Mazzucato unpicks the Apple iPhone and shows that all the technologies behind it were originally state-sponsored: the US armed forces pioneered the internet, GPS positioning and voice-activated “virtual assistants”. They also provided much of the early funding for Silicon Valley.
Academic scientists in publicly funded universities and labs developed the touch-screen and the HTML language. And a government body lent Apple half a million dollars before it went public.
Likewise, the research that produced Google’s search algorithm, the fount of its wealth, was financed by a grant from the National Science Foundation.
Steve Jobs, Larry Page and Sergey Brin had the entrepreneurial genius to harness those technologies into products and services, but US state investments enabled the consumer-electronics revolution.
As for pharmaceutical companies, they are even bigger beneficiaries of state research than internet and electronics firms.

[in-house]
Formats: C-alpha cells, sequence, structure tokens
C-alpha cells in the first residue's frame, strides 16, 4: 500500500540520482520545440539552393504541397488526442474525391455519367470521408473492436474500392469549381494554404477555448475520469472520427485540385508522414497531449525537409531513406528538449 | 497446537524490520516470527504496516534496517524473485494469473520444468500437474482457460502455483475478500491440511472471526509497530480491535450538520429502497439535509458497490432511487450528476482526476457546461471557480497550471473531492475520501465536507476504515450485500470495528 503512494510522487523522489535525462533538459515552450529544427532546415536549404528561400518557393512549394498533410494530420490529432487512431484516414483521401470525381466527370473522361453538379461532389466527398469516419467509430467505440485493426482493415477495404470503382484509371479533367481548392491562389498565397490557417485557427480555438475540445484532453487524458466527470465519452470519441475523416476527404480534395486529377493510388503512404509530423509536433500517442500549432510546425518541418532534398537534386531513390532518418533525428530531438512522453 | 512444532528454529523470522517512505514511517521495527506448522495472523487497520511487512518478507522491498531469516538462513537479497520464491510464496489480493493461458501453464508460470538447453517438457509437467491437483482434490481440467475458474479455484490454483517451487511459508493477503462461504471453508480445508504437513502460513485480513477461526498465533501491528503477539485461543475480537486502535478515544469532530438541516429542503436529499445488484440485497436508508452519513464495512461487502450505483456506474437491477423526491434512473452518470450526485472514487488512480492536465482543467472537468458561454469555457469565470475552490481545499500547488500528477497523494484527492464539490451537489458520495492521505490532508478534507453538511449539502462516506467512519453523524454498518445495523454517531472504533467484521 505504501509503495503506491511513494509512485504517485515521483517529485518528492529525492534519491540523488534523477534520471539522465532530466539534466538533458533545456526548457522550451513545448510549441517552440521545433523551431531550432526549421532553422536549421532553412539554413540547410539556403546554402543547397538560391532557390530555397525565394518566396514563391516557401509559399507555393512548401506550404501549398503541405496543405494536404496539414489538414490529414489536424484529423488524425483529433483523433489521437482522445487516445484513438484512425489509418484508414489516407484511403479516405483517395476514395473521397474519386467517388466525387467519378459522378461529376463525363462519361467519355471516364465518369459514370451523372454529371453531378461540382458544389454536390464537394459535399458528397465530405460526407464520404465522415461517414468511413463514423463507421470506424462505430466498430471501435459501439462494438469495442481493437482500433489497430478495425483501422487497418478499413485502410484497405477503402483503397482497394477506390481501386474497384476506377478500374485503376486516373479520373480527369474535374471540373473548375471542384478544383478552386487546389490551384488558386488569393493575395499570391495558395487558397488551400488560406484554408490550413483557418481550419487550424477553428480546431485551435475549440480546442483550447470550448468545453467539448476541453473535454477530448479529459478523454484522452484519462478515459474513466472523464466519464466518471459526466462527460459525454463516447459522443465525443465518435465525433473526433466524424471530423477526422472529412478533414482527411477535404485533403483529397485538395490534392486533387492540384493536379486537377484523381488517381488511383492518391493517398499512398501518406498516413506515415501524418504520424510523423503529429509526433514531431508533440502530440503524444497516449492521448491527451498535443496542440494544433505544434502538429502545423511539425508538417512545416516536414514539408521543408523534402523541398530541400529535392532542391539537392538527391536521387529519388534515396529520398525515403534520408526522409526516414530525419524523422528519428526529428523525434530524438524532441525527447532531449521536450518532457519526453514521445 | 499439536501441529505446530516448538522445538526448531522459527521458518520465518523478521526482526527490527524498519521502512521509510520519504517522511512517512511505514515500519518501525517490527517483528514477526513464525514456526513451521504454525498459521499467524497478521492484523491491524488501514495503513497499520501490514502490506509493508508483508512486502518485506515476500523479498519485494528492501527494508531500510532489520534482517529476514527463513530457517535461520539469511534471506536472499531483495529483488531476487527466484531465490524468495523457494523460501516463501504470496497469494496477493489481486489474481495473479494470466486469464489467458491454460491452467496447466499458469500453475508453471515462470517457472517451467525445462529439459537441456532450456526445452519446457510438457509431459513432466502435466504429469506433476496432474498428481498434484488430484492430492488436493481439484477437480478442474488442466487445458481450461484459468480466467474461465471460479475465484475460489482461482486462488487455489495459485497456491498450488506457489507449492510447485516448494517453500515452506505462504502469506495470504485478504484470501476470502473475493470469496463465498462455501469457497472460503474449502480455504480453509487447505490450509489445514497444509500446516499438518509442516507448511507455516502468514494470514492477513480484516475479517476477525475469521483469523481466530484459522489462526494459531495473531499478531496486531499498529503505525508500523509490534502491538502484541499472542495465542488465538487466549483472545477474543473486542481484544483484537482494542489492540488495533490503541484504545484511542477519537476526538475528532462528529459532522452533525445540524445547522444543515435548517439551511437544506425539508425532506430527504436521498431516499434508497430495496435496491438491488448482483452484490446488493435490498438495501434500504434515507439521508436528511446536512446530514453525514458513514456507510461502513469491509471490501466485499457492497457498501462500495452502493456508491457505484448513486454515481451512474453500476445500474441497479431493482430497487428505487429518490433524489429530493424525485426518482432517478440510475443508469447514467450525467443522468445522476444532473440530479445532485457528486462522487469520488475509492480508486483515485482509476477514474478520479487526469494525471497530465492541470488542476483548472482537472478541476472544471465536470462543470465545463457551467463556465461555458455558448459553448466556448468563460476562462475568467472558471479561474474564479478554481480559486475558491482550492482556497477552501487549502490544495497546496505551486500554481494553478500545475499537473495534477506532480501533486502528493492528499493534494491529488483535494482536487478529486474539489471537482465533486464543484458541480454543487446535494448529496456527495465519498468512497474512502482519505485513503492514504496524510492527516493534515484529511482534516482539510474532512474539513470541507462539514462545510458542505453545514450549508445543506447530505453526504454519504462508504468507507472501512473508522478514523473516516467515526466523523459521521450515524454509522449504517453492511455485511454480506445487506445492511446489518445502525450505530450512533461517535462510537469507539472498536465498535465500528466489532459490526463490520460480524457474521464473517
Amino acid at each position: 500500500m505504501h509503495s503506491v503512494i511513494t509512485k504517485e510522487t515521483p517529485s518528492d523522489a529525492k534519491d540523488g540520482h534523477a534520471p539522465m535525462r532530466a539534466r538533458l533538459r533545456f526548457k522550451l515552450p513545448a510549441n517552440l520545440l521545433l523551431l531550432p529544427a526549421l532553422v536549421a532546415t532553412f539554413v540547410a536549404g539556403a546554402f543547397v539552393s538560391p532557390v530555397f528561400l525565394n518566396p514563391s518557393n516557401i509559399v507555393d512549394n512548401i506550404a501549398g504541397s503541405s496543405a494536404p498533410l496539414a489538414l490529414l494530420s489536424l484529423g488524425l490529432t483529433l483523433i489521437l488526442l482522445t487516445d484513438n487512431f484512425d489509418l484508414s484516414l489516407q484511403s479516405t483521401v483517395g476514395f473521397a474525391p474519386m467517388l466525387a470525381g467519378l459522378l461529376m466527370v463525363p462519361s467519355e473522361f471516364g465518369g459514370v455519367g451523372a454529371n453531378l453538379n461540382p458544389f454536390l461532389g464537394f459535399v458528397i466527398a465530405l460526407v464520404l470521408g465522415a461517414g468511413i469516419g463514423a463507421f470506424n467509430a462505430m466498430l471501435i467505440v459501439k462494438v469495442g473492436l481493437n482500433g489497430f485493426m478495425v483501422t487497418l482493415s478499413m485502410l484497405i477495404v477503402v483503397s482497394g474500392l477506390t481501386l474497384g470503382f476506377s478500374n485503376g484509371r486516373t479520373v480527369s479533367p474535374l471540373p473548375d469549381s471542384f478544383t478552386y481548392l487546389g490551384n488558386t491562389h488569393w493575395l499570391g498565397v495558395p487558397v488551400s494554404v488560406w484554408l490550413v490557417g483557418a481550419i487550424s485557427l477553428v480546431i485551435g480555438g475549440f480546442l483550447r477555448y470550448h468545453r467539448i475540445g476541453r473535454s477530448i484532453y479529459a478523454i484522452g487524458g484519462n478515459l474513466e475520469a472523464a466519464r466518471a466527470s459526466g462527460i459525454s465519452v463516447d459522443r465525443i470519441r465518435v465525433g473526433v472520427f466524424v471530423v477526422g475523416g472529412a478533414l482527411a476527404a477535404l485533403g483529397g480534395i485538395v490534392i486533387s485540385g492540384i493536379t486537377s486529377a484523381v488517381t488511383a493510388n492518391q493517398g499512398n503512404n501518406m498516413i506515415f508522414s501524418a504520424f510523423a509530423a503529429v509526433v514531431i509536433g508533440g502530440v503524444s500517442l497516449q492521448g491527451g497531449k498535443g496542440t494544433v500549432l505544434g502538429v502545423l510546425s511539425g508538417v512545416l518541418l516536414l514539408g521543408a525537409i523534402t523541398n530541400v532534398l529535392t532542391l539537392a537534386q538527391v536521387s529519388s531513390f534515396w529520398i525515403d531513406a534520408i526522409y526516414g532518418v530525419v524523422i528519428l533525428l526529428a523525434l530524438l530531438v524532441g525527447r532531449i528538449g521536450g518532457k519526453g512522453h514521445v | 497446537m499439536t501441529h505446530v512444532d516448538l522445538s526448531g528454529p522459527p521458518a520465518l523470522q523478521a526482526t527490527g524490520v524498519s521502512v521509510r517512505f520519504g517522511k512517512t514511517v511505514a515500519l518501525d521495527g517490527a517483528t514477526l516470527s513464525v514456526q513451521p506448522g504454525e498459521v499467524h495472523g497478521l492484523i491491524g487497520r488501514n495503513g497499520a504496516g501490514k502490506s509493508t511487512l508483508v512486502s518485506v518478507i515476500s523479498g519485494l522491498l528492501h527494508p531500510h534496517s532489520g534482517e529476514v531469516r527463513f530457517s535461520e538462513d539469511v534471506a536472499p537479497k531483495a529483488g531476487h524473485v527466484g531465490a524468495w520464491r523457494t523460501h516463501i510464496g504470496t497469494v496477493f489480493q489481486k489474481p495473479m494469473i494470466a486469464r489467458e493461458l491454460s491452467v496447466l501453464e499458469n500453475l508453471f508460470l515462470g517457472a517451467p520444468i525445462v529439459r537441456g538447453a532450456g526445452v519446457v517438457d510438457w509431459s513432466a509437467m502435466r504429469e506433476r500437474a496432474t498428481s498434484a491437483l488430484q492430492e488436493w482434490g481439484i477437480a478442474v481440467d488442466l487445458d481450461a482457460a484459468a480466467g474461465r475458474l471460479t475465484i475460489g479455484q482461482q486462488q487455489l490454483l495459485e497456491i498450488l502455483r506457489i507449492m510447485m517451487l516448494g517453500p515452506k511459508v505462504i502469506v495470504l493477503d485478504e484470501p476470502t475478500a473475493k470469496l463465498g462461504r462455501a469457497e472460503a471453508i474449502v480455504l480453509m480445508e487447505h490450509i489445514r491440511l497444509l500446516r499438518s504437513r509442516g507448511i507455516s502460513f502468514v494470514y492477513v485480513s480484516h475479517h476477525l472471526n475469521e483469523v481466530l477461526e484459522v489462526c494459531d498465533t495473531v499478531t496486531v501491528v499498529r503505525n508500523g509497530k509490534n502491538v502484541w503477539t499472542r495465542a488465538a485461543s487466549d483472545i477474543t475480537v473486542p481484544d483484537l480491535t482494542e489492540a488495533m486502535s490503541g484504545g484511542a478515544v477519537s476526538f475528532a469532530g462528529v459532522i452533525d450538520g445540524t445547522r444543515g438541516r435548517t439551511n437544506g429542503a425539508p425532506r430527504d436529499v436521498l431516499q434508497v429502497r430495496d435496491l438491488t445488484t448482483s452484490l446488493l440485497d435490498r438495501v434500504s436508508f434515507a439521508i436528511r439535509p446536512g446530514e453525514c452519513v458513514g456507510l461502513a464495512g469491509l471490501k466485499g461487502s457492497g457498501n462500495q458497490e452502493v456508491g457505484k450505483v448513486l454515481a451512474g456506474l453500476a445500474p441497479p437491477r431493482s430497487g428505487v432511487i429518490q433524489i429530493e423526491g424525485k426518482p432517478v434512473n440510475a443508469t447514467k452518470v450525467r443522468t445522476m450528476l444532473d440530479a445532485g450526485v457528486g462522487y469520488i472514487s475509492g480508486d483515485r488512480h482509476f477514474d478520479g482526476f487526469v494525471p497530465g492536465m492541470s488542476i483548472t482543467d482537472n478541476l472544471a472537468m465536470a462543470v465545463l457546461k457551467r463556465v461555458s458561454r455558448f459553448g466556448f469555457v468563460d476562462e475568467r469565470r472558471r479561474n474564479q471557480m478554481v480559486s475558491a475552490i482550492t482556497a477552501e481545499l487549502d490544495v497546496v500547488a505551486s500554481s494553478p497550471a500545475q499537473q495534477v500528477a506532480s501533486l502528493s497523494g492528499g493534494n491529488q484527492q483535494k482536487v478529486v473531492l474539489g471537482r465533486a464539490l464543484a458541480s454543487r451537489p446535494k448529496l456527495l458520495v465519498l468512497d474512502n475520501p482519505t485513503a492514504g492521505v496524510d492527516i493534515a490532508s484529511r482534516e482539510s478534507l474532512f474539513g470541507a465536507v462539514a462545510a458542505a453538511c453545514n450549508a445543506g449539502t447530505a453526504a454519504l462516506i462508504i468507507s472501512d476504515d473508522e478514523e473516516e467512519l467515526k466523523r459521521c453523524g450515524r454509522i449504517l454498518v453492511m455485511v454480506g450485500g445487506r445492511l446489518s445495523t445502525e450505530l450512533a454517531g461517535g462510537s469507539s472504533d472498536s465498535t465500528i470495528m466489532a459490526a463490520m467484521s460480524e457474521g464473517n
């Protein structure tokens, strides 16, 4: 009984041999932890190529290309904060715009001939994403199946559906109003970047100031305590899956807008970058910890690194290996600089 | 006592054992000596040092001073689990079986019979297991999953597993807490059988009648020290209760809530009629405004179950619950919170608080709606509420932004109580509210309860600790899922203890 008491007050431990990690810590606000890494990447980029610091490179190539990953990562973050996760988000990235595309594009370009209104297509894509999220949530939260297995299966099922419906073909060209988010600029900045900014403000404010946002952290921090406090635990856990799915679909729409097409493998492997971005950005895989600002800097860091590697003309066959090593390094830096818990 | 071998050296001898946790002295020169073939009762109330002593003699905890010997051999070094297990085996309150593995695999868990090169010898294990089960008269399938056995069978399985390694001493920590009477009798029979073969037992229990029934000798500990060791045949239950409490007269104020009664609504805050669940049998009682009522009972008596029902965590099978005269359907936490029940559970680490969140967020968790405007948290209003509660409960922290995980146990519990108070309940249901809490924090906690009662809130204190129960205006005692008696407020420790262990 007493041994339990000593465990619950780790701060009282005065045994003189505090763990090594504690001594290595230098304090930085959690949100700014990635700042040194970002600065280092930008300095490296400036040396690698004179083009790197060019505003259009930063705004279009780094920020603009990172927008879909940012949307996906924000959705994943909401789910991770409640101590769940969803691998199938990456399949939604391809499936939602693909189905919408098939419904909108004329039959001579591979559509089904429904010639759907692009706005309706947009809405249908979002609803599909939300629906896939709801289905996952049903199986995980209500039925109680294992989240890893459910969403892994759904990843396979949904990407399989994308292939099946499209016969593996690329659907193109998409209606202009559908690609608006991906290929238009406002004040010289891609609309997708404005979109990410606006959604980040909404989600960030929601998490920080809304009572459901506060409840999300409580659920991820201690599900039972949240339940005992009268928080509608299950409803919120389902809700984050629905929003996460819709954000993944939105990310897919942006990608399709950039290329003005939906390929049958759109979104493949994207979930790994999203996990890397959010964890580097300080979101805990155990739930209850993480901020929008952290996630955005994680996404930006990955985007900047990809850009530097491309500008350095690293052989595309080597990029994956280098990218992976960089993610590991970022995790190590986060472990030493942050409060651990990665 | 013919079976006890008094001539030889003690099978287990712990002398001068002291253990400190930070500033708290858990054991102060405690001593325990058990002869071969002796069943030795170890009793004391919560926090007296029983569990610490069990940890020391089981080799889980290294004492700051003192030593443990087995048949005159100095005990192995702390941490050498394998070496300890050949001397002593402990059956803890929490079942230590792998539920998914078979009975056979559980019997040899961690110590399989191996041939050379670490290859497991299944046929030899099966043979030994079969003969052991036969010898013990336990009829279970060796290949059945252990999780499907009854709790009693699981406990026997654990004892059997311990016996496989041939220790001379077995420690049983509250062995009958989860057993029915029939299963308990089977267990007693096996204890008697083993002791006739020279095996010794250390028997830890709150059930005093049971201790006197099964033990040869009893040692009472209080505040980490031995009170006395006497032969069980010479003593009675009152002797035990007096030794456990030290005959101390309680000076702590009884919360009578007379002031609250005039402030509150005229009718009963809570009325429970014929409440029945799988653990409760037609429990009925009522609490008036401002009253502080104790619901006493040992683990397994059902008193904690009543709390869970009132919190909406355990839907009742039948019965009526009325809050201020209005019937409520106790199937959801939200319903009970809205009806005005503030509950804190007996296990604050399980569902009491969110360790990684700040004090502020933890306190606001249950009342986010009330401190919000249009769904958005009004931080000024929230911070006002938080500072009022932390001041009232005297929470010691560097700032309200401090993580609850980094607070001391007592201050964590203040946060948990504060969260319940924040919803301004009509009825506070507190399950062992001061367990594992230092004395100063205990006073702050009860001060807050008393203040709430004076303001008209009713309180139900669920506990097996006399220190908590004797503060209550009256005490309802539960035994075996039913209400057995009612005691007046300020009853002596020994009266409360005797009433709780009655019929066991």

These ideas aren’t that radical once you start thinking about them. Anyone working in a university knows that our research, often funded by government bodies, is used by the private sector.
This shouldn’t matter – because it all results in societal benefit – and it wouldn’t matter if it weren’t for the false distinction which downgrades the role of public bodies in the innovation ecosystem.
Let’s try to debunk some other orthodoxies that I find unhelpful, such as frontier research versus applied research.
I understand why there are different funding streams for applied research and frontier research, but we shouldn’t make too much of the differences. Because it’s all research, some of it is more curiosity-driven and risky and will take longer to produce results.